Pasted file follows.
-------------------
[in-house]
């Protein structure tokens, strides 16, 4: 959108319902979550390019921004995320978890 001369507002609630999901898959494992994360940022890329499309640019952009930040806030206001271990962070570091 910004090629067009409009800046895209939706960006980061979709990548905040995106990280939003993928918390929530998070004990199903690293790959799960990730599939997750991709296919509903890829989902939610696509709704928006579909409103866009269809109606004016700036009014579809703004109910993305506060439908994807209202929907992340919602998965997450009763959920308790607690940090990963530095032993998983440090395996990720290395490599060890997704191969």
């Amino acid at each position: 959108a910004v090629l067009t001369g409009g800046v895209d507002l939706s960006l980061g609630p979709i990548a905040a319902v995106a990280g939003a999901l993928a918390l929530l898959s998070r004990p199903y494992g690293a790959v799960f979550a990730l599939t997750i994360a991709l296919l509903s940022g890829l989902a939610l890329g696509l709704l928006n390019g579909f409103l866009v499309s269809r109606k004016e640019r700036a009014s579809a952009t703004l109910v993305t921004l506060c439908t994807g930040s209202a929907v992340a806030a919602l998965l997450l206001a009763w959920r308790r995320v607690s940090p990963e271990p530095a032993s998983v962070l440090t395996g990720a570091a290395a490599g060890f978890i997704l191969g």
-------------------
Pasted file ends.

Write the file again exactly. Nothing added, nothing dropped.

[in-house]
């Protein structure tokens, strides 16, 4: 959108319902979550390019921004995320978890 001369507002609630999901898959494992994360940022890329499309640019952009930040806030206001271990962070570091 910004090629067009409009800046895209939706960006980061979709990548905040995106990280939003993928918390929530998070004990199903690293790959799960990730599939997750991709296919509903890829989902939610696509709704928006579909409103866009269809109606004016700036009014579809703004109910993305506060439908994807209202929907992340919602998965997450009763959920308790607690940090990963530095032993998983440090395996990720290395490599060890997704191969």
């Amino acid at each position: 959108a910004v090629l067009t001369g409009g800046v895209d507002l939706s960006l980061g609630p979709i990548a905040a319902v995106a990280g939003a999901l993928a918390l929530l898959s998070r004990p199903y494992g690293a790959v799960f979550a990730l599939t997750i994360a991709l296919l509903s940022g890829l989902a939610l890329g696509l709704l928006n390019g579909f409103l866009v499309s269809r109606k004016e640019r700036a009014s579809a952009t703004l109910v993305t921004l506060c439908t994807g930040s209202a929907v992340a806030a919602l998965l997450l206001a009763w959920r308790r995320v607690s940090p990963e271990p530095a032993s998983v962070l440090t395996g990720a570091a290395a490599g060890f978890i997704l191969g």